My first paying job was checking for bad guys in Mrs. Meyers’ house when I was nine years old. Mrs. Meyers, a widow in her early sixties, lived beside us. Each Wednesday evening, after my family drove Mrs. Meyers home from church, my year-and-a-half older sister, Heather, and I ran inside to open closets and lift dust ruffles. I didn’t know why Mrs. Meyers was still scared of being alone; it had been years since she’d lost her husband, Johnny, whose portrait hung above a model ship and a pair of Dutch wooden clogs on the mantel.
She tended her jungle-like backyard, fearless against snakes and bugs, fighting the battle of weeds and leaves under a thick canopy of trees and vines. So why was she scared of the dark? And what did she expect us—two little girls—to do against whatever she feared might be hiding in that house?
Still, though I didn’t understand, when she unlocked the door, we bolted in ahead of her like two bobby-socked bodyguards while Mrs. Meyers screeched, “If there’s anyone in here, you’d better git.”
“If there’s anyone in here, you’d better git.”
There were many rooms for someone to hide in, each room opening into the next like a labyrinth. In each room, I tensed a bit, afraid that I might actually find someone lurking, that arms would grab me before I could jump back from the closet door, that eyes would stare back when I peeked beneath the bed. The back room was the scariest, the room where Mama Kitty, Mrs. Meyers’ calico cat, perpetually produced kittens like some kind of back-room business. Her kitten production room was an added-on bedroom with furniture against every inch of wall. My surveillance consisted of poking my head in and then running out, barely making enough movement to disturb Mama Kitty where she nursed a new litter in a corner box.
After inspecting each room, Heather and I rendezvoused in the kitchen where Mrs. Meyers distributed our payment of two Oreo-looking cookies that did not fool me: they were off-brand chocolate sandwich cookies.
Years of attending Vacation Bible School snack times had turned me into a cheap-cookie connoisseur. VBS programs operate under a simple mantra: “Jesus loves you kids, but by golly, you’re getting Rose Art crayons and the cheapest cookies money can buy.” I knew the difference between store-brand, grainy chocolate chip cookies that scattered crumbs on my lap and the Soft Bake cookies that melted in my mouth and came in the red re-sealable bag—the pièce de résistance of cookies.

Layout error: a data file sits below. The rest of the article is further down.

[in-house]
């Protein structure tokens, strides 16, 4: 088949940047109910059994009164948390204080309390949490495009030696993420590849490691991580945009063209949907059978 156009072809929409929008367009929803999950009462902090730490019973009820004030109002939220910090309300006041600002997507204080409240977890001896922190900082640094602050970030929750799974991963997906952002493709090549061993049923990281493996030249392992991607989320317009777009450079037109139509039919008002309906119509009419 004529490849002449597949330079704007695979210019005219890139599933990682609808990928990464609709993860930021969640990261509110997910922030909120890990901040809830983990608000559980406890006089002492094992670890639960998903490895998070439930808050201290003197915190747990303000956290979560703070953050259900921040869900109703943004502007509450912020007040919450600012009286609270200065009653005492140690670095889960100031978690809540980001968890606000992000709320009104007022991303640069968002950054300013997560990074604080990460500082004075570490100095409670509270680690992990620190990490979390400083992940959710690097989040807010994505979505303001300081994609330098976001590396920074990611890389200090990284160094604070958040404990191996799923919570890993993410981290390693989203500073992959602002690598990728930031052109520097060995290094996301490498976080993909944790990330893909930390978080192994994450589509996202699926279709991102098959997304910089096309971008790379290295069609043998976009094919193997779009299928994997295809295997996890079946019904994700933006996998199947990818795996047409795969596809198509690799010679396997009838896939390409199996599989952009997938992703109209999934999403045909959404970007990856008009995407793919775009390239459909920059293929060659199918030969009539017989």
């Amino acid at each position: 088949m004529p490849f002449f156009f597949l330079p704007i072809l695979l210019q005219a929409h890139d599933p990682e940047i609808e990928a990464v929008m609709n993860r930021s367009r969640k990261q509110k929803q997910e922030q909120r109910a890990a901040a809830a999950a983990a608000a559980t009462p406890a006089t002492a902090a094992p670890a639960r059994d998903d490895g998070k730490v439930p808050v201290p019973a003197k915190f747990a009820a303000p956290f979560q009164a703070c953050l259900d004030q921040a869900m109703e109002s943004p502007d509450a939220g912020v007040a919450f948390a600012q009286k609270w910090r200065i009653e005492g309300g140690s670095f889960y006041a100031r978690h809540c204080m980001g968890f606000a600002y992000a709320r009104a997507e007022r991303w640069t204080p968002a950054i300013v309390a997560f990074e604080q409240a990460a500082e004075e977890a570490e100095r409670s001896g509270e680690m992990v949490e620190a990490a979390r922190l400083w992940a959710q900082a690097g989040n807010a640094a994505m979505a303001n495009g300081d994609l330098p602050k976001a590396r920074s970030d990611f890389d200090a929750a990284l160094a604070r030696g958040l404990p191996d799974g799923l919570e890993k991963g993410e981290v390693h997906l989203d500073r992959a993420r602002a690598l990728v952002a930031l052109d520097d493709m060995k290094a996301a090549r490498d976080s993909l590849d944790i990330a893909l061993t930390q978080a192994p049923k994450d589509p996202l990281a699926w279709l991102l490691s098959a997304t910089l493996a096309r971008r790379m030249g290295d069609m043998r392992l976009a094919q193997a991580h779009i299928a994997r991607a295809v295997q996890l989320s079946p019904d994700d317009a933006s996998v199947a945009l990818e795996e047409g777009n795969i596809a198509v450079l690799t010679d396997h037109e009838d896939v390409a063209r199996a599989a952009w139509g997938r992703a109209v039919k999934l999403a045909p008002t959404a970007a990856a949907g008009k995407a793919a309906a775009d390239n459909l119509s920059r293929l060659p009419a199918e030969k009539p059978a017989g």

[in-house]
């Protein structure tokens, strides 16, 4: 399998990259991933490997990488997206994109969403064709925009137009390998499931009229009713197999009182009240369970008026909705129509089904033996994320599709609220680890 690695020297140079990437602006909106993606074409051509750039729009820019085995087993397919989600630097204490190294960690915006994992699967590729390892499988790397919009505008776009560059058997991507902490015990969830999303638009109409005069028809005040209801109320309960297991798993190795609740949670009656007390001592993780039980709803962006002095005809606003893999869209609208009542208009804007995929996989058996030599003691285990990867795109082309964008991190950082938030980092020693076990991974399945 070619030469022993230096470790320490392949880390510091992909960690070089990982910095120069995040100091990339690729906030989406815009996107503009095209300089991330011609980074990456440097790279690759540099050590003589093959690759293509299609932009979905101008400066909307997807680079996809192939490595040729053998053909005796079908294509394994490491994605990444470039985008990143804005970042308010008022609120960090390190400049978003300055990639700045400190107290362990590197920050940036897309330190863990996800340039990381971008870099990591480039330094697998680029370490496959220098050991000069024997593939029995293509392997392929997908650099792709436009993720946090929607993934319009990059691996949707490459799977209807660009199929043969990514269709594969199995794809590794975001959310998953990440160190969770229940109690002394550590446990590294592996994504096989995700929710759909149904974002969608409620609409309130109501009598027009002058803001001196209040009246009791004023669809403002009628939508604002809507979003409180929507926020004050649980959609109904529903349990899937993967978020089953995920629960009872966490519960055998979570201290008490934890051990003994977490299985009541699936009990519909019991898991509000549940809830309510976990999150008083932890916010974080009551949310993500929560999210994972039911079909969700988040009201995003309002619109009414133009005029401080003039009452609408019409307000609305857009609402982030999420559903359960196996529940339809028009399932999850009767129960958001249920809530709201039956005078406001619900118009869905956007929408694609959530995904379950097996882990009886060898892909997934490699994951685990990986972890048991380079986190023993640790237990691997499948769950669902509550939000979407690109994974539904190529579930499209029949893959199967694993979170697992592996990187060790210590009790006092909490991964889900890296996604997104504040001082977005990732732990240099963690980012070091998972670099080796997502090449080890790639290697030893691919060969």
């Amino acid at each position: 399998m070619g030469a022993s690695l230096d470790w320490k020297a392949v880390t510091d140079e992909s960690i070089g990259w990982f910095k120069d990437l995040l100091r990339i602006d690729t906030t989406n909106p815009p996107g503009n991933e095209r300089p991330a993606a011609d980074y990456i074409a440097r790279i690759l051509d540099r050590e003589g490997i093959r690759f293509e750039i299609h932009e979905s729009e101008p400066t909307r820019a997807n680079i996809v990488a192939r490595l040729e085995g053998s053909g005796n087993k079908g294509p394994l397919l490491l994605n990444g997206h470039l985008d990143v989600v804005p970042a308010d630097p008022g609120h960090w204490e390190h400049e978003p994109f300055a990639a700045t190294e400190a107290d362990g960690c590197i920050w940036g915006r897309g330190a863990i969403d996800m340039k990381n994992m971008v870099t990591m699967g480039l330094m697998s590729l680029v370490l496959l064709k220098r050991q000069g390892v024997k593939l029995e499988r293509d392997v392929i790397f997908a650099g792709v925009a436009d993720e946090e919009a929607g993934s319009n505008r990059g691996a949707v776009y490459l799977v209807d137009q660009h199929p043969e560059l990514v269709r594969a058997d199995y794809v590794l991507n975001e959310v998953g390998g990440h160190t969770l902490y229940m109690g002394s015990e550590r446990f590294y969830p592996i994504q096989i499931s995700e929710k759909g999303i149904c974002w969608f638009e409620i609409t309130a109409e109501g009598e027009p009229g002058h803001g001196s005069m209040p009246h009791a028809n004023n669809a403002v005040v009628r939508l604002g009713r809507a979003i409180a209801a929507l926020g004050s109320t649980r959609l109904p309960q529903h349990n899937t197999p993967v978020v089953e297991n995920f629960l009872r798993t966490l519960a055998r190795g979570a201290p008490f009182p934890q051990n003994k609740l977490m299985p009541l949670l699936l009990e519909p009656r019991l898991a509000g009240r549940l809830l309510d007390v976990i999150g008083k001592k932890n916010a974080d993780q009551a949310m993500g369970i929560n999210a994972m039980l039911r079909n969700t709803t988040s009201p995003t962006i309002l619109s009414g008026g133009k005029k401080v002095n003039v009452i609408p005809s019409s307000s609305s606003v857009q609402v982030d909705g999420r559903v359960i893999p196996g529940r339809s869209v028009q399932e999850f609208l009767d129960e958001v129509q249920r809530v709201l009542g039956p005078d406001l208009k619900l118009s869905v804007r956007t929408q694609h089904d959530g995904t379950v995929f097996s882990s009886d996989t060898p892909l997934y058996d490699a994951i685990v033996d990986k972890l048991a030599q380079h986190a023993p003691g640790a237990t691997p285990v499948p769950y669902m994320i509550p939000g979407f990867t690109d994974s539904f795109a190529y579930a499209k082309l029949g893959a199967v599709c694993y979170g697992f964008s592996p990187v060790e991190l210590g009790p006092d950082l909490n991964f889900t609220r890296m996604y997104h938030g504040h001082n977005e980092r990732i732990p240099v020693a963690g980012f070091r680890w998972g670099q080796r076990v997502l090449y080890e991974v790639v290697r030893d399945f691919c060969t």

I scoffed at the flower-shaped cookies (the ones I could wear like rings on my fingers) with brown smudges as the so-called chocolate chips. I could detect nuanced differences between real Nilla Wafers and the cardboard-textured off-brand discs. Animal crackers were the one cookie I could count on to always be the same, except for the pink-iced animal crackers, a level of decadence that I never once remember receiving in all my years of VBS.
The Oreo knock-offs were easy to detect. Oreos had a proper ratio of chocolate wafer to creamy center, blending into the perfect pasty pair on my tongue. The off-brand sandwich cookies crumbled with too much dry cookie to the less-sweet sticky cream. The cookies and cream clashed, each vying for attention in my mouth, strangers rather than partners.
My childish self-importance was insulted that Mrs. Meyers thought it okay to place those off-brand tokens of thanks into the same hands that she placed her safety. One night, done with the cheap payment, I blurted, “Next time you go to the store, will you get those soft chocolate chip cookies in the red bag?”
Mrs. Meyers chuckled and held out the fake Oreos.
The next Wednesday, she hobbled up her concrete walk alone, turning to wave after she’d flipped on the light. Strangely enough, she never employed us again.
I wonder if she really needed me at all.
Now as an adult, I understand Mrs. Meyers’ fear of the dark and the power of another human’s presence, even that of a little girl, to drive out fear. But looking back now, I also wonder if she really needed me at all. I wonder if, in addition to cheap cookies, she was simply giving me the chance to enjoy a sense of purpose and adventure every Wednesday night by allowing me to put aside my fear for someone else’s peace of mind. I’m thankful for Mrs. Meyers’ and every other person who ever fired my imagination, who put my energy to work and made me think of more than myself.
Still, she’d probably be happy to know that, after Heather’s report of my ingratitude, my parents insisted I curb my cookie snobbery so that today there’s hardly a cookie I’d turn away—brand name or not.